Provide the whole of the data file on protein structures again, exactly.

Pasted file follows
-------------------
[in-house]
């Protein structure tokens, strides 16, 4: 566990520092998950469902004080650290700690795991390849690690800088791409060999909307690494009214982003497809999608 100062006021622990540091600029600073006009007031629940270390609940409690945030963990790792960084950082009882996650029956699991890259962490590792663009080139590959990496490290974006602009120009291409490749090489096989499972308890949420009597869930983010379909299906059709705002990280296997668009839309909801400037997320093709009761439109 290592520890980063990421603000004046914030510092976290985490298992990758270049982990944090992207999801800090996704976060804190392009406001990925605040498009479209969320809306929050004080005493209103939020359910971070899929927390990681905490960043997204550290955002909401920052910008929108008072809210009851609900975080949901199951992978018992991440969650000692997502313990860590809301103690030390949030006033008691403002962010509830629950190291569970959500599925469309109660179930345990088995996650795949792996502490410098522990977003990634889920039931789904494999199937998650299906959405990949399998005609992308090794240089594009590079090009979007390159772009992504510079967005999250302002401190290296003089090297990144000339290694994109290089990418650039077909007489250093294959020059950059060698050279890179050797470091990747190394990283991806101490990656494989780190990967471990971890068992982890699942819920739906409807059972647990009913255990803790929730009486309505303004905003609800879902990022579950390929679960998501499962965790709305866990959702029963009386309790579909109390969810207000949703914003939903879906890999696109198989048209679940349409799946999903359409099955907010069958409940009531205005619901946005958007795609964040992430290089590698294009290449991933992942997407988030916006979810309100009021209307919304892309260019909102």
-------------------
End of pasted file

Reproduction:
[in-house]
């Protein structure tokens, strides 16, 4: 566990520092998950469902004080650290700690795991390849690690800088791409060999909307690494009214982003497809999608 100062006021622990540091600029600073006009007031629940270390609940409690945030963990790792960084950082009882996650029956699991890259962490590792663009080139590959990496490290974006602009120009291409490749090489096989499972308890949420009597869930983010379909299906059709705002990280296997668009839309909801400037997320093709009761439109 290592520890980063990421603000004046914030510092976290985490298992990758270049982990944090992207999801800090996704976060804190392009406001990925605040498009479209969320809306929050004080005493209103939020359910971070899929927390990681905490960043997204550290955002909401920052910008929108008072809210009851609900975080949901199951992978018992991440969650000692997502313990860590809301103690030390949030006033008691403002962010509830629950190291569970959500599925469309109660179930345990088995996650795949792996502490410098522990977003990634889920039931789904494999199937998650299906959405990949399998005609992308090794240089594009590079090009979007390159772009992504510079967005999250302002401190290296003089090297990144000339290694994109290089990418650039077909007489250093294959020059950059060698050279890179050797470091990747190394990283991806101490990656494989780190990967471990971890068992982890699942819920739906409807059972647990009913255990803790929730009486309505303004905003609800879902990022579950390929679960998501499962965790709305866990959702029963009386309790579909109390969810207000949703914003939903879906890999696109198989048209679940349409799946999903359409099955907010069958409940009531205005619901946005958007795609964040992430290089590698294009290449991933992942997407988030916006979810309100009021209307919304892309260019909102």